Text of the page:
If recently released climate outlooks are accurate, don’t look for many changes in the overall weather patterns across the Lower 48 through the last month of meteorological summer.
The National Oceanic and Atmospheric Administration’s Climate Prediction Center believes La Niña’s grip on weather patterns across the globe could intensify, which means the U.S. could be in store for more weather extremes.
The summer started out with well above-average temperatures and below-average precipitation as a whole across the nation, and for most, this general pattern will be the case into September.
Forecasters say areas of high pressure will be common across the northern tier of the country, which will result in heat waves.
An upper-level dome of high pressure tends to cut down on cloud cover and moisture, meaning if you find yourself under it, don’t look for relief in the form of rain.
NOAA believes the Plains and the Mississippi Valley have the greatest chance of seeing above-average temperatures through the month.
If you want to beat the heat, there are a few places across the Lower 48 that could see near- or below-average temperatures.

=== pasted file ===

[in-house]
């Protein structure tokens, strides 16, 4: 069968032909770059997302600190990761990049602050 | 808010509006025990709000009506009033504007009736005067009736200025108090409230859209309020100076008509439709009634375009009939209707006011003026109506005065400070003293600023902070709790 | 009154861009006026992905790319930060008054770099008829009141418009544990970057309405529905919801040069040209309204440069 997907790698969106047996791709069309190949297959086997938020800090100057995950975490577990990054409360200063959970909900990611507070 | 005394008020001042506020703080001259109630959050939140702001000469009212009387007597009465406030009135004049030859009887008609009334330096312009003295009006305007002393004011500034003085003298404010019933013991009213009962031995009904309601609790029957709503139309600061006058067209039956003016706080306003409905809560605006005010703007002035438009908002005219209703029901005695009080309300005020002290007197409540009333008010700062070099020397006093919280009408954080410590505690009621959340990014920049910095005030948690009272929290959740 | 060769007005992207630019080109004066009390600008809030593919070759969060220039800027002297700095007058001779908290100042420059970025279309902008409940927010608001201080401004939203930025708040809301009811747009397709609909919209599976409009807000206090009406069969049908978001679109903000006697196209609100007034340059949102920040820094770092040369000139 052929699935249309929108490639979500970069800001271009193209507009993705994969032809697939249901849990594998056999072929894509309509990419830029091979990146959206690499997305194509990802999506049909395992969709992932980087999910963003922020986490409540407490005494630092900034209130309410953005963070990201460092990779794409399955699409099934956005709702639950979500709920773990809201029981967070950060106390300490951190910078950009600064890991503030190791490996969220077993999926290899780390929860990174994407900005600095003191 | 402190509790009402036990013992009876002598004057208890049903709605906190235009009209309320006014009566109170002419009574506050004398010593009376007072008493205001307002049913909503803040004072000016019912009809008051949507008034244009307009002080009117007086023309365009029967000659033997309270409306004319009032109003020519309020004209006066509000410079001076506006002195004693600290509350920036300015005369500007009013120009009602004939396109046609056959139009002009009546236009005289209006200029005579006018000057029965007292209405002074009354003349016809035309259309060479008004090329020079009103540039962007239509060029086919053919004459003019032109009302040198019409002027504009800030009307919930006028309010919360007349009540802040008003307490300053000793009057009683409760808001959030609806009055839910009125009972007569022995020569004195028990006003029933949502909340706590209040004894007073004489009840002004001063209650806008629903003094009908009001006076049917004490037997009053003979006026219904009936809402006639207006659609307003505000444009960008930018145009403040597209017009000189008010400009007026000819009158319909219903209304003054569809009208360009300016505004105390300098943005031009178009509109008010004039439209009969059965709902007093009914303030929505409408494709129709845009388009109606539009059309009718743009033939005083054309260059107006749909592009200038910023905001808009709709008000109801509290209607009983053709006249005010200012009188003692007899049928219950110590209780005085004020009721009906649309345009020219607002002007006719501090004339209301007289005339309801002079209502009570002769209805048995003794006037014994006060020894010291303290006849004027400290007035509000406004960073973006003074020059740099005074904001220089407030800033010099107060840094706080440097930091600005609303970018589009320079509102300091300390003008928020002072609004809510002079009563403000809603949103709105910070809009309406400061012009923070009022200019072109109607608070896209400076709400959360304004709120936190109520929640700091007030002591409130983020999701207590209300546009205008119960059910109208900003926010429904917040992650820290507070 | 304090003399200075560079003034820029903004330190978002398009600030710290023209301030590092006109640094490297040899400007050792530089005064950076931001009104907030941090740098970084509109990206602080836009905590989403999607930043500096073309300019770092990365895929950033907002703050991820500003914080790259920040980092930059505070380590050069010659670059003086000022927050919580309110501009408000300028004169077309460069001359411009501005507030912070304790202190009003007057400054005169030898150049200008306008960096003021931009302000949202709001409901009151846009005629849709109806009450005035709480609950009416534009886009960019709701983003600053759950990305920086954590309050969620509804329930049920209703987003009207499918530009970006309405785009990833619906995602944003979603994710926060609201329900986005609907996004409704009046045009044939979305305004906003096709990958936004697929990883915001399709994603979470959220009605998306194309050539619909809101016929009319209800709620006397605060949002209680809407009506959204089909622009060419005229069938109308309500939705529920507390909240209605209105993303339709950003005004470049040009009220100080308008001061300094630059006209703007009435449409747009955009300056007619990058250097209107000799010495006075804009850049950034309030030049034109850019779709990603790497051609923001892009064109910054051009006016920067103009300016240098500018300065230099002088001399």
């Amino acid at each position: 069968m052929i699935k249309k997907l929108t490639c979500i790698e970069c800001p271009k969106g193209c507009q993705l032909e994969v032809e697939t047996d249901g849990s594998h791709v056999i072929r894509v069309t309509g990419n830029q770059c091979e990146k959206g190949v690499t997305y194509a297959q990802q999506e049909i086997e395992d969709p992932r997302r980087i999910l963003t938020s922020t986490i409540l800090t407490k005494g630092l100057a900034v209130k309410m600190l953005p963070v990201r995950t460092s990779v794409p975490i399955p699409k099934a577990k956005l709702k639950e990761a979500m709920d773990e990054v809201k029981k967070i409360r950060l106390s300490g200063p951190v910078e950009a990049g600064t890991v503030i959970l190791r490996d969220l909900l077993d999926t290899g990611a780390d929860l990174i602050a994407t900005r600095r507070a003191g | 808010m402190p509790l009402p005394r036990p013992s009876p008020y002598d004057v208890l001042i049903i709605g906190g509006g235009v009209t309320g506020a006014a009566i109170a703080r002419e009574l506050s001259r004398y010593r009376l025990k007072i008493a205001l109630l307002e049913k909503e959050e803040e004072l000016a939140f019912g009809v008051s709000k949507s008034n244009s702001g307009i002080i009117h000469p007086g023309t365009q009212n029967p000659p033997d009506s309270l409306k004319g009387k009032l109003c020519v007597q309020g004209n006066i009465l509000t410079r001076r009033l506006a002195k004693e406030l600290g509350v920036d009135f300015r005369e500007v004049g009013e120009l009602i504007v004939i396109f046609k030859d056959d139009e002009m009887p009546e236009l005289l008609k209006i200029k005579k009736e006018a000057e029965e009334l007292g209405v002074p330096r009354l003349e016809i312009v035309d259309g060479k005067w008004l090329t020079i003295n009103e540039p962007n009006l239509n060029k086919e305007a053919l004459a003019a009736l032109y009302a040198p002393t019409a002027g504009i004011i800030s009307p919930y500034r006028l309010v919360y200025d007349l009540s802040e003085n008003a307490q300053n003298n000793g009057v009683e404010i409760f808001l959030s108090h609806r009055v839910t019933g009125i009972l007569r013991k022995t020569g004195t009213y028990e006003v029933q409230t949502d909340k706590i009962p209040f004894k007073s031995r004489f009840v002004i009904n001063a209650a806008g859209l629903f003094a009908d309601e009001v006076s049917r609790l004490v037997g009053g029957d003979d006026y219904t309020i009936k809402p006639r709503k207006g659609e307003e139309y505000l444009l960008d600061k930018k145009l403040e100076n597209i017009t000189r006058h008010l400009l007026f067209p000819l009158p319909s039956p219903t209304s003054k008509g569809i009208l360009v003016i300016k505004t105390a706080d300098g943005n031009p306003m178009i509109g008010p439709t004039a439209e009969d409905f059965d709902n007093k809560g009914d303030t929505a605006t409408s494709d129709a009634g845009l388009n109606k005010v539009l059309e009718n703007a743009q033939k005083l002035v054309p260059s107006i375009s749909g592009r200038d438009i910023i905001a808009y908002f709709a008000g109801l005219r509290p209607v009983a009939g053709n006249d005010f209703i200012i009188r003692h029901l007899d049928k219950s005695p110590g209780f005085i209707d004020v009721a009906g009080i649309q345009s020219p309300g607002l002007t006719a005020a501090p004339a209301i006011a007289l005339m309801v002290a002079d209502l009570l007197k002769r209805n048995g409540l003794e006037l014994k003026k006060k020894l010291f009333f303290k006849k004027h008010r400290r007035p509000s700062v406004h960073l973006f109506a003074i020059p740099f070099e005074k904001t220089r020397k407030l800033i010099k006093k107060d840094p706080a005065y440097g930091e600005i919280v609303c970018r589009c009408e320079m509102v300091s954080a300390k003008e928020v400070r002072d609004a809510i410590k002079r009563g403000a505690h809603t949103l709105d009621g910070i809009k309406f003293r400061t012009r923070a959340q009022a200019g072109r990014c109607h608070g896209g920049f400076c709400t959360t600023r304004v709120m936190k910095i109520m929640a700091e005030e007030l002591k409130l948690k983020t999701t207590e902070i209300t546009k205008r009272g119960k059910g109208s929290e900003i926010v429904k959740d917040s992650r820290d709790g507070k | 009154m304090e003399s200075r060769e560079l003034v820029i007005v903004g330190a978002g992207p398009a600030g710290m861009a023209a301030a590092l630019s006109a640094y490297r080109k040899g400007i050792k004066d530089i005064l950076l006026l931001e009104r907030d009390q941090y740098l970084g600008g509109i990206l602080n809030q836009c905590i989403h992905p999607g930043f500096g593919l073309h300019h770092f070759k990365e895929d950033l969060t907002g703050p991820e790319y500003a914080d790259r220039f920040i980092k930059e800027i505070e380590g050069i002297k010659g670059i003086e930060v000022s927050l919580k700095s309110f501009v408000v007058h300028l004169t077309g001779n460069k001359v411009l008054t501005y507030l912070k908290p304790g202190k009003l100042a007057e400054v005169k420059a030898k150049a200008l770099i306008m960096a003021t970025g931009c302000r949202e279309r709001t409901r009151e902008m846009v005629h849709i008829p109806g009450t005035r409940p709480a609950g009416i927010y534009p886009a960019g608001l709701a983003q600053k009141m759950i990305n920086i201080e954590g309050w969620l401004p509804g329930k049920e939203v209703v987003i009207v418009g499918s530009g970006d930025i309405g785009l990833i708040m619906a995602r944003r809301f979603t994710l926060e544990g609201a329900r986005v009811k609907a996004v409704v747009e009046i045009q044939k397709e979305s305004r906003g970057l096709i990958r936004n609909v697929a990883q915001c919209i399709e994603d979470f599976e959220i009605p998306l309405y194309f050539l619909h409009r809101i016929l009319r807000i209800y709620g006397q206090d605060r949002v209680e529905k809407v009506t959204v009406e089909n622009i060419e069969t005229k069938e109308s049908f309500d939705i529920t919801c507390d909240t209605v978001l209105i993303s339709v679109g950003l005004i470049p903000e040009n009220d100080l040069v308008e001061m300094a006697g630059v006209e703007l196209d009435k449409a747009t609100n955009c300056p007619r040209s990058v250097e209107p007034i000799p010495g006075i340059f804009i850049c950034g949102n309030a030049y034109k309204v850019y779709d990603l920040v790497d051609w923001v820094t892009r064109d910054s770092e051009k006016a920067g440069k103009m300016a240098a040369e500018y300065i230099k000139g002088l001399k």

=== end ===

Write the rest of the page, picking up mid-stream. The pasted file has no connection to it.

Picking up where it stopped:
Forecasters expect the extreme Upper Midwest and the Desert Southwest to possibly have a cooler-than-average August.
The NOAA outlook expects most of the Plains and Northeast to see below-average rainfall through the next 30 days.
Thunderstorms over the Southeast and Southwest could keep the rain gauges busy.
A robust monsoon across the Desert Southwest is expected to continue well into September, meaning above-average chances for heavy rain across the Four Corners region are likely.
The recent showers and thunderstorms have put a dent in recent drought levels, and large parts of Arizona and New Mexico have seen rainfall totals more than 200 percent above average during the past month.
Forecasters believe the beneficial rains will remain far enough away from areas experiencing wildfires in California to bring any significant relief for firefighters.
The entire Golden State is experiencing drought conditions that show no improvement.
Forecasters admit questions remain about how both the Atlantic and Eastern Pacific hurricane seasons will impact the country through the end of the month.
Occasionally, during active Eastern Pacific tropical weather seasons, moisture from remnant storms can invade the Southwest and enhance the monsoon.
The story is much different in the Atlantic Basin, where hostile conditions and an overall downward pattern dominated most of July.
Typically, August kicks off the heart of the hurricane season, and if the basin holds true to outlooks, tropical activity is expected to increase during the final weeks of summer 2022.
Upper-level steering patterns will dictate the future paths of the tropical activity, which always has a chance of disrupting climate outlooks along the Gulf Coast and the Southeast.